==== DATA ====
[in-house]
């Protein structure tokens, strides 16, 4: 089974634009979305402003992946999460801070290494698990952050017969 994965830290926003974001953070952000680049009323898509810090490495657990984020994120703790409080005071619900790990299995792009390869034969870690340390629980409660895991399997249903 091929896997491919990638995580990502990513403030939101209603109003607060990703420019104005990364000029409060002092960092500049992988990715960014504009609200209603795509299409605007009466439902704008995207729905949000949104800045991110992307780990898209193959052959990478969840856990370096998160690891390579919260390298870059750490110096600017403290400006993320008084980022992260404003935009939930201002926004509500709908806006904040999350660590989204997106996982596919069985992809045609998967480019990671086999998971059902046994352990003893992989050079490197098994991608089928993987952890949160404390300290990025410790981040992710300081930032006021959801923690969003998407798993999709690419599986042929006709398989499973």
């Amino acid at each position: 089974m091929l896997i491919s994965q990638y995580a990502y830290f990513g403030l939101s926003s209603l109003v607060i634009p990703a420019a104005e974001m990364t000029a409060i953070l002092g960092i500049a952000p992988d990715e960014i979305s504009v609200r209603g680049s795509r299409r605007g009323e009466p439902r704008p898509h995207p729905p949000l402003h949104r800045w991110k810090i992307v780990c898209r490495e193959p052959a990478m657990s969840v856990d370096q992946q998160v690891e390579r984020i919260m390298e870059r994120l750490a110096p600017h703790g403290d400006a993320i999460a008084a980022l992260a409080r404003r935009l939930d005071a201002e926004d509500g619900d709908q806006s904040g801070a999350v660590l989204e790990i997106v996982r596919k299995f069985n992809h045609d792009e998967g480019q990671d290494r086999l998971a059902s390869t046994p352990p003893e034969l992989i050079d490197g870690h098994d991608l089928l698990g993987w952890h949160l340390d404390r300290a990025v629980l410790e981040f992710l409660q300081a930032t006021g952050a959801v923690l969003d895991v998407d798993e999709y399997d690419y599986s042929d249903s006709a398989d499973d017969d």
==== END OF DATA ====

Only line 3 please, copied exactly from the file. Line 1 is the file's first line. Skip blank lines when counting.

């Amino acid at each position: 089974m091929l896997i491919s994965q990638y995580a990502y830290f990513g403030l939101s926003s209603l109003v607060i634009p990703a420019a104005e974001m990364t000029a409060i953070l002092g960092i500049a952000p992988d990715e960014i979305s504009v609200r209603g680049s795509r299409r605007g009323e009466p439902r704008p898509h995207p729905p949000l402003h949104r800045w991110k810090i992307v780990c898209r490495e193959p052959a990478m657990s969840v856990d370096q992946q998160v690891e390579r984020i919260m390298e870059r994120l750490a110096p600017h703790g403290d400006a993320i999460a008084a980022l992260a409080r404003r935009l939930d005071a201002e926004d509500g619900d709908q806006s904040g801070a999350v660590l989204e790990i997106v996982r596919k299995f069985n992809h045609d792009e998967g480019q990671d290494r086999l998971a059902s390869t046994p352990p003893e034969l992989i050079d490197g870690h098994d991608l089928l698990g993987w952890h949160l340390d404390r300290a990025v629980l410790e981040f992710l409660q300081a930032t006021g952050a959801v923690l969003d895991v998407d798993e999709y399997d690419y599986s042929d249903s006709a398989d499973d017969d």